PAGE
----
The Plan: In late September, Treasury Secretary Henry Paulson asked Congress for $700 billion to save the nation's financial system. It took two votes, but the money was approved on Oct. 3. The original plan was to buy up troubled mortgage bonds that banks couldn't sell the very bonds that were dragging down their asset values and putting the banks in jeopardy of failing. But that garage-sale approach was quickly abandoned. Instead, much of the money has been invested directly into the banks. The Treasury has already spent or earmarked just more than $350 billion for this, i.e., half of what Congress allotted them.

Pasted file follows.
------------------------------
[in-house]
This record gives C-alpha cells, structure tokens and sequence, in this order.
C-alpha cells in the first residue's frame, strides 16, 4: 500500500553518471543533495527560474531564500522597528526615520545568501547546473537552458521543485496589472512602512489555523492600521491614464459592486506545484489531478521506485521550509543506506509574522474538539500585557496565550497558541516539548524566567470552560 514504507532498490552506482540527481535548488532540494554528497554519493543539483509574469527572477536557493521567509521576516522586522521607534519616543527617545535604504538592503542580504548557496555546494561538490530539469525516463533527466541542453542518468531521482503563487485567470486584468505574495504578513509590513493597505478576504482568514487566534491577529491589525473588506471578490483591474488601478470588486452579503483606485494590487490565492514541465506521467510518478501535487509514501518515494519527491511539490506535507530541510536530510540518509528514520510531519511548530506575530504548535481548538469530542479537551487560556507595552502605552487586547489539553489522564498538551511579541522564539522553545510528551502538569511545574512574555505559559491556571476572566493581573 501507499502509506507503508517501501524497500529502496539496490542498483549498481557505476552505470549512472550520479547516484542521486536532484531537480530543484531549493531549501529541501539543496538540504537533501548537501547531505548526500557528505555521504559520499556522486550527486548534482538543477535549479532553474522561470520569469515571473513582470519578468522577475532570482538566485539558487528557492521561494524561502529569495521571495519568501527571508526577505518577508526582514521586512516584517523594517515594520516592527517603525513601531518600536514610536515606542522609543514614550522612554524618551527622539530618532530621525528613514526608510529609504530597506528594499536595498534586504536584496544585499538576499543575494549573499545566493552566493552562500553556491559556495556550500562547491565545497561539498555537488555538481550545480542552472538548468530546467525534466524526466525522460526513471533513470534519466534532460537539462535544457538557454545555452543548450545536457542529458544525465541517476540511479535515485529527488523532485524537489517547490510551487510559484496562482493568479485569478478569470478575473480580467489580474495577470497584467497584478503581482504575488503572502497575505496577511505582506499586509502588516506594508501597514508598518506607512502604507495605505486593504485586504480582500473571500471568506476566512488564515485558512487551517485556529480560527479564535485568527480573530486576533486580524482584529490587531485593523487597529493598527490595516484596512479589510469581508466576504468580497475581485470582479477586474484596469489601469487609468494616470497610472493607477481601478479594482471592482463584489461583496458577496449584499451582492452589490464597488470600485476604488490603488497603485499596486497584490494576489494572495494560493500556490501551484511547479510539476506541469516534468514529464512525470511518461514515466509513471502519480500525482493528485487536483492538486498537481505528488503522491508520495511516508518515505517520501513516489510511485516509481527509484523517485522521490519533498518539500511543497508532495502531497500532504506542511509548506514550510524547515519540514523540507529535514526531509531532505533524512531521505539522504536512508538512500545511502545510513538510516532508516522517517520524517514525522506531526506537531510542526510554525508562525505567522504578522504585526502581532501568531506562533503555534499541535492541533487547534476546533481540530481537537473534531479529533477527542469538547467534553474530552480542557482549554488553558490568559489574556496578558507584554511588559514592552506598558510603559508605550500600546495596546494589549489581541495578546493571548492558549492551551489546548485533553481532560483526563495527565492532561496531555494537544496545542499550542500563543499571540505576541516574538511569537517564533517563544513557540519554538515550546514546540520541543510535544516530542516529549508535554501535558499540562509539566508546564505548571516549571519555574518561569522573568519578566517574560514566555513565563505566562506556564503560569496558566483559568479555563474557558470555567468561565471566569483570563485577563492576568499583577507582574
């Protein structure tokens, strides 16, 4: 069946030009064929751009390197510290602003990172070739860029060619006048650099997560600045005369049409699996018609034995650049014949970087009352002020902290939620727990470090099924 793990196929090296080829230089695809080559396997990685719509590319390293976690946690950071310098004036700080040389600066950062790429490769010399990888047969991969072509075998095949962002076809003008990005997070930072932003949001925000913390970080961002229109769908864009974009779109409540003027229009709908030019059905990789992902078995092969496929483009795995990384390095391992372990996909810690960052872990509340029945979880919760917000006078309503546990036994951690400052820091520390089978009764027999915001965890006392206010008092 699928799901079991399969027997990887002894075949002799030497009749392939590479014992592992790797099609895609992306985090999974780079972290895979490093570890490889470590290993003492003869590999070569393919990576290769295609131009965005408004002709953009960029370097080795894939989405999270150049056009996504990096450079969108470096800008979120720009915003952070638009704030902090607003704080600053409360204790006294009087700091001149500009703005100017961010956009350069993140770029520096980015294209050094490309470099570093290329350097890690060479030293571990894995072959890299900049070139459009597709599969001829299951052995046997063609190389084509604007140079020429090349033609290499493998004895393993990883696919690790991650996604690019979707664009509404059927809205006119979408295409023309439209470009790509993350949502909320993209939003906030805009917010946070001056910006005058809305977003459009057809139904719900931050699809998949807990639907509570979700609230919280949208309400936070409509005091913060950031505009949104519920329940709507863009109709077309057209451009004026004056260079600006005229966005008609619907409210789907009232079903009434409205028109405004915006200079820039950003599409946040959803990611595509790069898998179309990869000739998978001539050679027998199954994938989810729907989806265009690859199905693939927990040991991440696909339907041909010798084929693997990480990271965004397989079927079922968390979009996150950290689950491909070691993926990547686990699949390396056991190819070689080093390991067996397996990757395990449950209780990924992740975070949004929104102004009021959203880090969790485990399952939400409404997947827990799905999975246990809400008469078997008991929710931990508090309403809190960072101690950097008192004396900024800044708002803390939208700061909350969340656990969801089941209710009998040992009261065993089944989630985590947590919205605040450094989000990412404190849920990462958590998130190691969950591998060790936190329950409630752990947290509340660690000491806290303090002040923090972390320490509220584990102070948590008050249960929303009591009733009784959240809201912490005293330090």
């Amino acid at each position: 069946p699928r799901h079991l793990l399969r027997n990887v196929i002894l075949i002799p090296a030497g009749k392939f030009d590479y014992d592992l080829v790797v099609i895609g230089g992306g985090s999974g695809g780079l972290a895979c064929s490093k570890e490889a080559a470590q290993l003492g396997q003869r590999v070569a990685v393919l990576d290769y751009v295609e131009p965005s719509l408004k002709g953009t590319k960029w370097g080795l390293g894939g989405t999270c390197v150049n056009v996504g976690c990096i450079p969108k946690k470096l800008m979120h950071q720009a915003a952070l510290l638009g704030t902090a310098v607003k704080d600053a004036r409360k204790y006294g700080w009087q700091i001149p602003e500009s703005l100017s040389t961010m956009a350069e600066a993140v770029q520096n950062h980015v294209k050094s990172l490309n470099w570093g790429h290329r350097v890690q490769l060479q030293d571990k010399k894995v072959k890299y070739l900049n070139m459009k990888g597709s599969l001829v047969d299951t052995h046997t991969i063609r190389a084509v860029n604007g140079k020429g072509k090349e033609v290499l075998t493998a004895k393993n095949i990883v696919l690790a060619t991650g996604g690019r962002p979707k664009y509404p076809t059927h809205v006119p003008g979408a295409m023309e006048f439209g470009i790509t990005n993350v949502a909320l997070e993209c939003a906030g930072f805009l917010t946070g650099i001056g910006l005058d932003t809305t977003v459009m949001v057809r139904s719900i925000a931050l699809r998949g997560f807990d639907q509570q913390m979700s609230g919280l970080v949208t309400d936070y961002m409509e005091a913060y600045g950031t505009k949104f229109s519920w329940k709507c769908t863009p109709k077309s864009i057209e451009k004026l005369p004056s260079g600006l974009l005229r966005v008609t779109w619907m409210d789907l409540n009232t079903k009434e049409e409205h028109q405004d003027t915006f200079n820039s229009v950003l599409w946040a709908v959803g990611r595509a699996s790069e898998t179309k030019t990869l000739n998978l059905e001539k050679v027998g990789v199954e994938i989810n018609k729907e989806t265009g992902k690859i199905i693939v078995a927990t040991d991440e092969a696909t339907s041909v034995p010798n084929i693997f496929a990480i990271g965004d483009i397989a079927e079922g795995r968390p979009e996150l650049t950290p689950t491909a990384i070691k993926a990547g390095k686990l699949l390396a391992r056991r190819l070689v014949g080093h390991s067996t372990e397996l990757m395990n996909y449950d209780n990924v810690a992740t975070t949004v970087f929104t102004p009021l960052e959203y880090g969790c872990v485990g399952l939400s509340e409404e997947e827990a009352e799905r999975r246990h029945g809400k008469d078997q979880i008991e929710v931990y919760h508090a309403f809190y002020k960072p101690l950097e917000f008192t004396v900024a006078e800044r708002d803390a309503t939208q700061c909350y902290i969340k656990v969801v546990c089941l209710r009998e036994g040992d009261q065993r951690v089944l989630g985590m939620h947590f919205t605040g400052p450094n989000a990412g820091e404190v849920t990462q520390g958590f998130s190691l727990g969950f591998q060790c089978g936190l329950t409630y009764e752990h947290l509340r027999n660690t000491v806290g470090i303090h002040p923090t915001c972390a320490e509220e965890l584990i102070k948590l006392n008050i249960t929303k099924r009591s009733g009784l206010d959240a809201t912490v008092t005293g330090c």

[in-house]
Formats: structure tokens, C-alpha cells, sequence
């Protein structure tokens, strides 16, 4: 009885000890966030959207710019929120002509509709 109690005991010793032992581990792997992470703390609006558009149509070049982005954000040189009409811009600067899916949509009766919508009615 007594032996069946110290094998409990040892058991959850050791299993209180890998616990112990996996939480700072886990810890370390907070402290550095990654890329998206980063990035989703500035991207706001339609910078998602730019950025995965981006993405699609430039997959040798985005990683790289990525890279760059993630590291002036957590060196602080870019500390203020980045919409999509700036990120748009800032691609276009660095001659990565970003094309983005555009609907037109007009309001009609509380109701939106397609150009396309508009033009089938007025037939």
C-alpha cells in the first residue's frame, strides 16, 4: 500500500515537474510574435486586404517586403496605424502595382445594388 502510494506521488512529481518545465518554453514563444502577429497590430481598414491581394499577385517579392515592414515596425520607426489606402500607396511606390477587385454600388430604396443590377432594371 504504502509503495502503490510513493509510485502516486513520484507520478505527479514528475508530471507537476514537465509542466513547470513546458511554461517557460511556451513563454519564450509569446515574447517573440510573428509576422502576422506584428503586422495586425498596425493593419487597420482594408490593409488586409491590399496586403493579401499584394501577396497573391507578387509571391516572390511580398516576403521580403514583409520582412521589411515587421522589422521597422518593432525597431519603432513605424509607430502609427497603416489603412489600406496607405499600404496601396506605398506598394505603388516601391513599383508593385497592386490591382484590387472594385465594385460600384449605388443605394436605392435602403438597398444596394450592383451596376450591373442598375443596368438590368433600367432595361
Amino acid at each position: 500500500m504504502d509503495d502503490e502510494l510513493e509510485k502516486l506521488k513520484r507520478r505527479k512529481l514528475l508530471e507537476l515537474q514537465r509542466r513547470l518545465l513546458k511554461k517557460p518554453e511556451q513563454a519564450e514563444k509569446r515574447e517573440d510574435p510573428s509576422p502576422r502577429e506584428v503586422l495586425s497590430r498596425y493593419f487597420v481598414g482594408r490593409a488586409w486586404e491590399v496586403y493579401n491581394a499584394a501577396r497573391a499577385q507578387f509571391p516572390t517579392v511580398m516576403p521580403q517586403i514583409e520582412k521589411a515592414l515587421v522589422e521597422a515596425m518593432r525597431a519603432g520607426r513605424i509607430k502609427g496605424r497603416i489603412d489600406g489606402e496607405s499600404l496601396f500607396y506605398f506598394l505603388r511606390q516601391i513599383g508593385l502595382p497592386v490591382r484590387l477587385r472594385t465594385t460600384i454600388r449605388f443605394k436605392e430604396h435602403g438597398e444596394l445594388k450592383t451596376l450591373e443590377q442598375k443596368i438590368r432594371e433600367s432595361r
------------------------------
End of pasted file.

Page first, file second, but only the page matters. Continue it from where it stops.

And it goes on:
The Result: The good news is that there hasn't been a single major bank failure since TARP was launched. But the sudden changes in the plan have added volatility to the nation's financial markets and hurt the Treasury Secretary's credibility.
Mortgage bonds originally rallied on the approval of the funds but have since fallen below where they were when TARP was announced. Prices of corporate bonds have dropped too. What's more, even after spending $350 billion, the government has done nothing to stall the rise of residential foreclosures, which is what put the financial crisis in motion. "If you had hundreds of billions of dollars and could go back in time, I don't think we would spend it the way we did," says economist Vincent Reinhart. "The lack of consistency creates a problem for investors."
Next Hope for Homeowners